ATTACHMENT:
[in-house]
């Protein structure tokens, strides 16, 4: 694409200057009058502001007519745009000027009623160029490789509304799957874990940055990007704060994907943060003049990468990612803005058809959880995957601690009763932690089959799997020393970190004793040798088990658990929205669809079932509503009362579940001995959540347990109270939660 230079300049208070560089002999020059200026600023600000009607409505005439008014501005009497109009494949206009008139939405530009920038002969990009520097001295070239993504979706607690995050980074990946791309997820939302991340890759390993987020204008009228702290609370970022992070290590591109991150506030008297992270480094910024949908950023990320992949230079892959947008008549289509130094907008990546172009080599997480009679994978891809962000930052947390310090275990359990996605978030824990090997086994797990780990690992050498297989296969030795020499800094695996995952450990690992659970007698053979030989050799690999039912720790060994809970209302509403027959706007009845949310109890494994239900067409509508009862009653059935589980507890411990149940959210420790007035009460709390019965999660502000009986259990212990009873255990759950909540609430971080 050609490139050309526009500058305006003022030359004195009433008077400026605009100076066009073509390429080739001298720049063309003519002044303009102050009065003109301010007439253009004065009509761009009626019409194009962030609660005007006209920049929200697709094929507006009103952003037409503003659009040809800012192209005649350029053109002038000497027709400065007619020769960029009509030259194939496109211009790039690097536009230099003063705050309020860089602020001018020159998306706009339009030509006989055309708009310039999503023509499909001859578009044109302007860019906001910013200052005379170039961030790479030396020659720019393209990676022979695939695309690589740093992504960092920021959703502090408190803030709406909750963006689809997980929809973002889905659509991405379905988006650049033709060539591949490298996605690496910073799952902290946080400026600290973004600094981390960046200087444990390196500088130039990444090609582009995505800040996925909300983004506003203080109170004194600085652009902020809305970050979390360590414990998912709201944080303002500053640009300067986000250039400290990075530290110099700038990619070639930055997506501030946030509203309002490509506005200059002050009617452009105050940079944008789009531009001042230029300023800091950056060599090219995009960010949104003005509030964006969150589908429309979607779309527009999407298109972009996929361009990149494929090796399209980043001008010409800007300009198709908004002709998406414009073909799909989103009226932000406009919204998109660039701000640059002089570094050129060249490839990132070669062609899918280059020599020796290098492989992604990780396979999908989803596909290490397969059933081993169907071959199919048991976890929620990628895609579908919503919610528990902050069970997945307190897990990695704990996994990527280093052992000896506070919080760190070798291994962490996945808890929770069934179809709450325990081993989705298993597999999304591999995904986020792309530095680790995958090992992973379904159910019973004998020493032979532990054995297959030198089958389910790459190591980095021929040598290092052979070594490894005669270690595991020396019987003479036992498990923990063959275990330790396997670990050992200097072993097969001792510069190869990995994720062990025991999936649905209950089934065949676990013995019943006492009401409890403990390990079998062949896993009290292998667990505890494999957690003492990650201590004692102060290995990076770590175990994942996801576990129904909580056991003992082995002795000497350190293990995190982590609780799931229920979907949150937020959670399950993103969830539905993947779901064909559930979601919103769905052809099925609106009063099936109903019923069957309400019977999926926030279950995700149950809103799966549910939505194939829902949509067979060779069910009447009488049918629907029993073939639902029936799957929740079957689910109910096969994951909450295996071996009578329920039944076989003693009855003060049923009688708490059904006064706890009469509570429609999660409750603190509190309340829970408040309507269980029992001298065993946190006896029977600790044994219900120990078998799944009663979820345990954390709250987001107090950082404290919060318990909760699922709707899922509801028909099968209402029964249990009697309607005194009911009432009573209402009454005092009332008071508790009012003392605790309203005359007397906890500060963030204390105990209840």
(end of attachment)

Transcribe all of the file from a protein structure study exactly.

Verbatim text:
[in-house]
């Protein structure tokens, strides 16, 4: 694409200057009058502001007519745009000027009623160029490789509304799957874990940055990007704060994907943060003049990468990612803005058809959880995957601690009763932690089959799997020393970190004793040798088990658990929205669809079932509503009362579940001995959540347990109270939660 230079300049208070560089002999020059200026600023600000009607409505005439008014501005009497109009494949206009008139939405530009920038002969990009520097001295070239993504979706607690995050980074990946791309997820939302991340890759390993987020204008009228702290609370970022992070290590591109991150506030008297992270480094910024949908950023990320992949230079892959947008008549289509130094907008990546172009080599997480009679994978891809962000930052947390310090275990359990996605978030824990090997086994797990780990690992050498297989296969030795020499800094695996995952450990690992659970007698053979030989050799690999039912720790060994809970209302509403027959706007009845949310109890494994239900067409509508009862009653059935589980507890411990149940959210420790007035009460709390019965999660502000009986259990212990009873255990759950909540609430971080 050609490139050309526009500058305006003022030359004195009433008077400026605009100076066009073509390429080739001298720049063309003519002044303009102050009065003109301010007439253009004065009509761009009626019409194009962030609660005007006209920049929200697709094929507006009103952003037409503003659009040809800012192209005649350029053109002038000497027709400065007619020769960029009509030259194939496109211009790039690097536009230099003063705050309020860089602020001018020159998306706009339009030509006989055309708009310039999503023509499909001859578009044109302007860019906001910013200052005379170039961030790479030396020659720019393209990676022979695939695309690589740093992504960092920021959703502090408190803030709406909750963006689809997980929809973002889905659509991405379905988006650049033709060539591949490298996605690496910073799952902290946080400026600290973004600094981390960046200087444990390196500088130039990444090609582009995505800040996925909300983004506003203080109170004194600085652009902020809305970050979390360590414990998912709201944080303002500053640009300067986000250039400290990075530290110099700038990619070639930055997506501030946030509203309002490509506005200059002050009617452009105050940079944008789009531009001042230029300023800091950056060599090219995009960010949104003005509030964006969150589908429309979607779309527009999407298109972009996929361009990149494929090796399209980043001008010409800007300009198709908004002709998406414009073909799909989103009226932000406009919204998109660039701000640059002089570094050129060249490839990132070669062609899918280059020599020796290098492989992604990780396979999908989803596909290490397969059933081993169907071959199919048991976890929620990628895609579908919503919610528990902050069970997945307190897990990695704990996994990527280093052992000896506070919080760190070798291994962490996945808890929770069934179809709450325990081993989705298993597999999304591999995904986020792309530095680790995958090992992973379904159910019973004998020493032979532990054995297959030198089958389910790459190591980095021929040598290092052979070594490894005669270690595991020396019987003479036992498990923990063959275990330790396997670990050992200097072993097969001792510069190869990995994720062990025991999936649905209950089934065949676990013995019943006492009401409890403990390990079998062949896993009290292998667990505890494999957690003492990650201590004692102060290995990076770590175990994942996801576990129904909580056991003992082995002795000497350190293990995190982590609780799931229920979907949150937020959670399950993103969830539905993947779901064909559930979601919103769905052809099925609106009063099936109903019923069957309400019977999926926030279950995700149950809103799966549910939505194939829902949509067979060779069910009447009488049918629907029993073939639902029936799957929740079957689910109910096969994951909450295996071996009578329920039944076989003693009855003060049923009688708490059904006064706890009469509570429609999660409750603190509190309340829970408040309507269980029992001298065993946190006896029977600790044994219900120990078998799944009663979820345990954390709250987001107090950082404290919060318990909760699922709707899922509801028909099968209402029964249990009697309607005194009911009432009573209402009454005092009332008071508790009012003392605790309203005359007397906890500060963030204390105990209840």